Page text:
State of the air
The BDN did a great job recently covering the improvements in Maine’s air quality, as outlined in the American Lung Association’s 2013 “State of the Air” report. The report certainly encourages us that progress can be made, but it also reminds us that there is important work left to be done.
The report ranks Bangor as one of the 16 cleanest cities in the country for short-term and year-round particle pollution. In addition, every county in Maine held steady or improved its grades from last year. That’s the good news. But we still have too many unhealthy air days in Maine caused by high ozone levels.
Ozone is a colorless, odorless gas that burns the lungs and airways. It can cause chest pain, coughs, aggravate asthma and can increase hospital visits for respiratory problems. As my patients would tell you, an asthma attack can be a very scary and even life-threatening experience.
We need lawmakers to follow the lung association’s healthy air agenda. That means cleaning up the smokestacks and tailpipes that cause pollution, defending the Clean Air Act from rollbacks and delays, and adequately funding our monitoring and enforcement systems.
Specifically, it means moving forward with the Environmental Protection Agency’s recently announced cleaner gasoline and vehicle standards.
Congratulations to Bangor for having some of the healthiest air in the nation. Now, let’s make that a reality for every child and adult in Maine.
Paul Shapero, MD
This is an important message for residents of Belfast, Belmont, Morrill, Northport, Searsmont and Swanville.
On May 30, at the RSU 20 school budget meeting, it took more than an additional $900,000 in education costs to ensure our children have languages, art, a school resource officer, library support, front office secretaries who help ensure school safety and more, according to information presented at the meeting.
Because we are a part of RSU 20, our six towns pay 75 percent of the costs. Financial analysis, according to school administrators past and present, show that if we were withdrawn into our own six-town district next year, we could save $1.5 million.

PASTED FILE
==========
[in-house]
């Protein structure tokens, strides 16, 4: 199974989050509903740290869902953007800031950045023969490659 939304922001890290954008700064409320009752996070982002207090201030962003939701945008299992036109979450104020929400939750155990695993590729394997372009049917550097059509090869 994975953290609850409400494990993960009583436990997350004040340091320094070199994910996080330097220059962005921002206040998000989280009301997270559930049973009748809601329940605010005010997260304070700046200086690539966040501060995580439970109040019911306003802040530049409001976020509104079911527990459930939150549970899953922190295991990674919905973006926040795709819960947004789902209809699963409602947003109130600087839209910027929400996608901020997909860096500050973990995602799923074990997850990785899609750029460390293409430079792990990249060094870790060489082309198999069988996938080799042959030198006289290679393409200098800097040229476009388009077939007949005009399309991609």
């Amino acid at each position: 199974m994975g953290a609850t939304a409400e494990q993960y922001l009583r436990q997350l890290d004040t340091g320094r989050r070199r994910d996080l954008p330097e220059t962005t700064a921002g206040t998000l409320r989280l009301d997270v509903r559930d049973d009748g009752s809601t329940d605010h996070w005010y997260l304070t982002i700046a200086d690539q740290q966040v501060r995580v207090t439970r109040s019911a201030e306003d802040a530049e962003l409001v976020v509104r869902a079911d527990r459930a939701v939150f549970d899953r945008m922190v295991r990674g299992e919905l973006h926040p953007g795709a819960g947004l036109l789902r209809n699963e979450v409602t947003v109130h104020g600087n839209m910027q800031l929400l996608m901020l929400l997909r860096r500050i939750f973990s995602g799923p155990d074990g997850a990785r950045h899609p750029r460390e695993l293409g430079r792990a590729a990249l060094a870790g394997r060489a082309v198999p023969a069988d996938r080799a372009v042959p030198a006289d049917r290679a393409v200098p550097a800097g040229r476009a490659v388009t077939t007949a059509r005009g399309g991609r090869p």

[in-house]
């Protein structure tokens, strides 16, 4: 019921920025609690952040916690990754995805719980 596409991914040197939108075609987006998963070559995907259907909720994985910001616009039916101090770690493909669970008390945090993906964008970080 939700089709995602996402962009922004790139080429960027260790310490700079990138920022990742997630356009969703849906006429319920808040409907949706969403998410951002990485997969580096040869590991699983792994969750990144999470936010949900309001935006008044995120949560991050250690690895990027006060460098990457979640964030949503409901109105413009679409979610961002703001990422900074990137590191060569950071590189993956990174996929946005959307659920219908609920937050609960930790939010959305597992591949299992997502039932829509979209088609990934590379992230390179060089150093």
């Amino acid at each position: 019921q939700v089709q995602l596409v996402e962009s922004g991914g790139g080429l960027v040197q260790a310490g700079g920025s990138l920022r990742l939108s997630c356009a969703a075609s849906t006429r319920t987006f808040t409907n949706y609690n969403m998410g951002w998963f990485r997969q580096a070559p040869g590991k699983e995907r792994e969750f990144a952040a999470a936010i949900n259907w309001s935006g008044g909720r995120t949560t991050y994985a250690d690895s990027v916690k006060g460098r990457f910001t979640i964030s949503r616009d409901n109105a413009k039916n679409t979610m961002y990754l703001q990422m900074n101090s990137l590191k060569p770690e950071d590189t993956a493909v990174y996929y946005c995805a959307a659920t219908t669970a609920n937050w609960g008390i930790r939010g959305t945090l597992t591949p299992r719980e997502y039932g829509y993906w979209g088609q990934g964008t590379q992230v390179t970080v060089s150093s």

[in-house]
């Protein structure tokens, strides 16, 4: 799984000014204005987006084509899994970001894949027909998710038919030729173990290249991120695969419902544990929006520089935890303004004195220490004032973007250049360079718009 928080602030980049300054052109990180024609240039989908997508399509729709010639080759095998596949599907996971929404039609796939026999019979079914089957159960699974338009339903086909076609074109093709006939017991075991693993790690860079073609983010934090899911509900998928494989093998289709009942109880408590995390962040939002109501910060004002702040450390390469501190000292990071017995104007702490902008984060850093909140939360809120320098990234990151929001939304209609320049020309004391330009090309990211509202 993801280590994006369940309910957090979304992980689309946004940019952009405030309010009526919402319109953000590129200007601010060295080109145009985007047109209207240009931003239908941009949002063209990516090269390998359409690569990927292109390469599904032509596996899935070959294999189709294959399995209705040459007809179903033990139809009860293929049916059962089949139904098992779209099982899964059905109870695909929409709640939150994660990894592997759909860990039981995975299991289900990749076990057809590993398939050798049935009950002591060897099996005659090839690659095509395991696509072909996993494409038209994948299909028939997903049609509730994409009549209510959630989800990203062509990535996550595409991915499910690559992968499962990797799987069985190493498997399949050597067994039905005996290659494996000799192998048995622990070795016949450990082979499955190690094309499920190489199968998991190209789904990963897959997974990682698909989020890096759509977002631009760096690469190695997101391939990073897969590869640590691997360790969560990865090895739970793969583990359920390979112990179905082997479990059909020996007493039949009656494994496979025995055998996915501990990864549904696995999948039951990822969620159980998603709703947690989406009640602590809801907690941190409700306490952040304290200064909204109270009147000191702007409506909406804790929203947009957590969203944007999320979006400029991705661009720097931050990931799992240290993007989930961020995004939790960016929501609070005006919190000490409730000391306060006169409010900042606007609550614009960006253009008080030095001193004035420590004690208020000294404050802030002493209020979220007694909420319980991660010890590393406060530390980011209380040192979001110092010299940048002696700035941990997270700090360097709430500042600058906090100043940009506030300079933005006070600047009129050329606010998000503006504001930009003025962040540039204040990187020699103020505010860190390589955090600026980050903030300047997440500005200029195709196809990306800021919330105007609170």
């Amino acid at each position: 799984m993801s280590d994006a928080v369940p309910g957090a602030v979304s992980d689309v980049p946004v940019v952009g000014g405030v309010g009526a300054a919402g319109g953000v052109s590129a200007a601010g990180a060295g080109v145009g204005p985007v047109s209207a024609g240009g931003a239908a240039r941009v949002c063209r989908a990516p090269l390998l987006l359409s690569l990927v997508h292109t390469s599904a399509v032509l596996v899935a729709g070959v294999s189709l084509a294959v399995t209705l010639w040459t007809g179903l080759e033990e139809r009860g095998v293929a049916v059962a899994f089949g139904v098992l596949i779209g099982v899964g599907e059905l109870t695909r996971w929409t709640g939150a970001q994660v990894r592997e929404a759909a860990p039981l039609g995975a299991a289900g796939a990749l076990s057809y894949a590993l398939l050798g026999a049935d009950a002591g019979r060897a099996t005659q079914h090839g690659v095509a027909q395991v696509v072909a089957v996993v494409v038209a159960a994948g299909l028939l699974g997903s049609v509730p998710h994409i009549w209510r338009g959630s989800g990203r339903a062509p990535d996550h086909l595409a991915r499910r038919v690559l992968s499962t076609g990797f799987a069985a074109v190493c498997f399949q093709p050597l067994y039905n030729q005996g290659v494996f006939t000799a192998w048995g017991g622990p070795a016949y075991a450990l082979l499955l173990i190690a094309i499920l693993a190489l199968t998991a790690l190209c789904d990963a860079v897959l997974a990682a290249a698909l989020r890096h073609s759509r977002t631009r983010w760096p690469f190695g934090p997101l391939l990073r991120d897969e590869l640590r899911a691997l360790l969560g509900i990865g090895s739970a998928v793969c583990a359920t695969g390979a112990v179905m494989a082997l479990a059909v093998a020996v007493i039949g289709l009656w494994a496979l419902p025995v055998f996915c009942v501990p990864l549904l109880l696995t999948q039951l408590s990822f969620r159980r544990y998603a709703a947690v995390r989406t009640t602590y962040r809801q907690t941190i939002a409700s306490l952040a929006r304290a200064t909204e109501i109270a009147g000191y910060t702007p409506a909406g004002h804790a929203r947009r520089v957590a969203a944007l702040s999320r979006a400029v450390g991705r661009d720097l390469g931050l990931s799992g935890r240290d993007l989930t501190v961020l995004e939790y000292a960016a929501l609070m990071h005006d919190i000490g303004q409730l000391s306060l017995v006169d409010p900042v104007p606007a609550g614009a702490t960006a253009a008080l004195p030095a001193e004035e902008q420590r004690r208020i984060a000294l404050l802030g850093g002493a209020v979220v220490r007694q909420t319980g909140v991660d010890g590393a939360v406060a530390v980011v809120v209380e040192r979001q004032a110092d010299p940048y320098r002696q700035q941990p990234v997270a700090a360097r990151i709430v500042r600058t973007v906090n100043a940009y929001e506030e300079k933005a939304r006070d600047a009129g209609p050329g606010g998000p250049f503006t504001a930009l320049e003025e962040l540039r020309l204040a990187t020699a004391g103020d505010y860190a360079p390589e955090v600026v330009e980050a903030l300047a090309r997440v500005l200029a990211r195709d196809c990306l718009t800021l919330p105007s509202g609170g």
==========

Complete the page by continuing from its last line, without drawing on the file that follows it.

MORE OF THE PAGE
That savings would easily cover the costs to make sure our kids have important school programs and allow educational tax savings for residents. To help future school budgets, vote “yes” to withdraw June 11. Absentee ballots are available at town offices.
In reply to Mary Plouffe’s May 30 BDN OpEd piece, “If we can change the smoking culture, we can change the gun culture,” I suggest she read Gary Kleck‘s book, “Point Blank: Guns and Violence in America” on the subject.
In his embarrassingly glib celebration of U.S. Rep. Michele Bachmann’s retirement, Dana Milbank’s May 31 column cites a number of examples that I feel he thinks prove the narrative that Bachmann is crazy and stupid.
According to an ABC News story that ran in 2011, Bachmann, R-Minn., confused President John Adams with President John Quincy Adams. On the 2012 campaign trail, she confused Elvis Presley’s birthday with his date of death and John Wayne with John Wayne Gacy.
While these are certainly not mistakes one would ordinarily expect from an accountant, as Bachmann is, it is a dubious and fanciful claim, at best, to suggest that they prove neurosis, psychosis or stupidity. Or anything at all.
While Bachmann certainly has made errors, a quick and honest perusal of statements made by congressional Democrats, such as Nancy Pelosi, Patty Murray, Hank Johnson, Alan Grayson and Maxine Waters, would reveal far more bizarre and unfounded statements.
Bachmann, who has two post-graduate degrees, spoke eloquently and articulately on American foreign policy in 2012 presidential debates. I believe it is simply an article of faith in the mind of biased, unreasonable and intellectually dishonest critics that she is crazy and stupid.
David D. Wilson